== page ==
The Atlanta Journal-Constitution’s Unprecedented Investigation Finds Questionable Standardized Test Results Nationwide
ATLANTA, March 24, 2012 /PRNewswire/ — This Sunday The Atlanta Journal-Constitution (AJC) reveals the results of an unprecedented investigation exposing more questionable test results in schools across America. Questioning whether the 2011 cheating scandal was unique to Atlanta Public Schools, the AJC found drastic swings in test scores that were considered virtually impossible in Baltimore, Dallas, Detroit, Houston, Los Angeles and St. Louis. Suspect test score changes were also identified in many other cities, which will appear in the report.
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This story is set to spark a national debate over the policy and integrity of standardized testing.
Evidence that suggests possible cheating – the same kind that led AJC reporters and state investigators to uncover widespread and systematic test score manipulation in Georgia – exists across America. In an unprecedented effort, The Atlanta Journal-Constitution spent months gathering and analyzing data and conducting dozens of interviews.
“The implications of our findings are profound, and it’s hard to find a more important story to tell,” AJC Editor Kevin Riley said. “This is about America’s future, and the integrity of standardized testing is central to the policy direction of American schools. Policies require states to test all students in grades 3 through 8 to measure performance in reading and math. Success in America’s schools is now defined by showing improvement in test scores. These results raise troubling questions about the reliability of these tests.”
To reach this conclusion, the AJC’s investigative team gathered data from all 50 states and the District of Columbia. The AJC analyzed test scores in more than 14,000 school districts — and verified the information through four separate independent academic experts. No one else has done such an exhaustive analysis.
A sample of the results:
- In addition to Atlanta, the AJC found drastic swings in test scores that were considered virtually impossible in Baltimore, Dallas, Detroit, Houston, Los Angeles and St. Louis.
- More than 100 school districts with highly improbable swings in test scores, a finding that strongly points to tampering.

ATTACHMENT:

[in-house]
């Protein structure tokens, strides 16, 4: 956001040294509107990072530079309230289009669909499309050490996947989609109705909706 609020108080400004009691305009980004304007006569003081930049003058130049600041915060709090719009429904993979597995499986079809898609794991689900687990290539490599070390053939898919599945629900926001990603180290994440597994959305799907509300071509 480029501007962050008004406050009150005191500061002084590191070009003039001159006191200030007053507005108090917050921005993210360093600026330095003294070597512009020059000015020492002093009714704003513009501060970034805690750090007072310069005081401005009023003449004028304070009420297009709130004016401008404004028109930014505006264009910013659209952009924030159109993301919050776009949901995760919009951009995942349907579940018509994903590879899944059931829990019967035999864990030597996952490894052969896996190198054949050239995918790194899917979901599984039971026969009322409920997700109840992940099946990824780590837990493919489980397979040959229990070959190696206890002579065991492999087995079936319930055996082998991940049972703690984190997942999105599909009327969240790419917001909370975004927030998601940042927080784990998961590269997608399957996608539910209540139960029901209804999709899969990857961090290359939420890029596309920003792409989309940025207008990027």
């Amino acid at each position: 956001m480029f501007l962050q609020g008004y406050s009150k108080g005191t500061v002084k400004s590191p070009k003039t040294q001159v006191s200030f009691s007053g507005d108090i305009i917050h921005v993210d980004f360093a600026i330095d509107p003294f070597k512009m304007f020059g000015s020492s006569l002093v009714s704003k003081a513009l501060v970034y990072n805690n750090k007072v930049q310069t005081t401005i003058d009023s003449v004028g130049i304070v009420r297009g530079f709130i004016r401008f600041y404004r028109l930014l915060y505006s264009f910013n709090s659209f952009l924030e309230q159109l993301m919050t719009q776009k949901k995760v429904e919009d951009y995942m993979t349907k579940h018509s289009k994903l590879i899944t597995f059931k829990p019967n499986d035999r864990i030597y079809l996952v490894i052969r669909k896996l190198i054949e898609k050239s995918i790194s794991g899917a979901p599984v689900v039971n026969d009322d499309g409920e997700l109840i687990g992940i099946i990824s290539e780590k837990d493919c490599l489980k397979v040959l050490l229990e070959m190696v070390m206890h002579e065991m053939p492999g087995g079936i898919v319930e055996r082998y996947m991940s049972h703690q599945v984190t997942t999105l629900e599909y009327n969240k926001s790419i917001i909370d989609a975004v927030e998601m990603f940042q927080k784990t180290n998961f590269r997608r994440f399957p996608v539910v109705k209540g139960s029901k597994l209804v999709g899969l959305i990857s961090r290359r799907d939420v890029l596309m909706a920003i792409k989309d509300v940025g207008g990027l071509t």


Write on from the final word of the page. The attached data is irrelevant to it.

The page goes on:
- Changes in test scores that were statistically improbable in nearly 20 cities, with swings in scores that were virtually impossible in about a half dozen. According to experts consulted by the AJC, human intervention is the most likely explanation.
- In some cities, the AJC found so many dramatic shifts in scores that the odds of that happening by chance are virtually zero.
- In cities such as Houston, the results for entire grades of students jumped two, three or more times the amount expected in one year. The next year, when children moved to a new grade, their scores plummeted.
- Suspect scores were found in a few districts that have been hailed as cutting edge reformers.
The first part of the findings will be published Sunday, March 25, exclusively in The Atlanta Journal-Constitution. The story, which also includes a database detailing information from each school district, can be found online at ajc.com.
About The Atlanta Journal-Constitution
The Atlanta Journal-Constitution is the leading source – both in print and online – of news, information and advertising for metropolitan Atlanta, reaching a total print and online audience of nearly 2 million people each week. Every month, nearly 3.8 million unique visitors access the newspaper’s websites, including ajc.com and accessAtlanta.com. The Atlanta Journal-Constitution is part of Cox Media Group, a publishing, digital media and broadcasting subsidiary of Atlanta-based Cox Enterprises.
About Cox Media Group
Cox Media Group is an integrated broadcasting, publishing, direct marketing and digital media company that includes the national advertising rep firms of Cox Reps. Additionally, CMG owns and operates Valpak, one of North America’s leading direct marketing companies. With $1.7 billion in revenue, the company operations include 15 broadcast television stations and one local cable channel, 86 radio stations, eight daily newspapers and more than a dozen non-daily publications, and more than 100 digital services. CMG operates in more than 30 media markets and reaches approximately 52 million Americans weekly, including 30 million TV viewers, more than 4 million print and online newspaper readers, and 18 million radio listeners. For more information about Cox Media Group, please check us out online at www.coxmediagroup.com.
SOURCE The Atlanta Journal-Constitution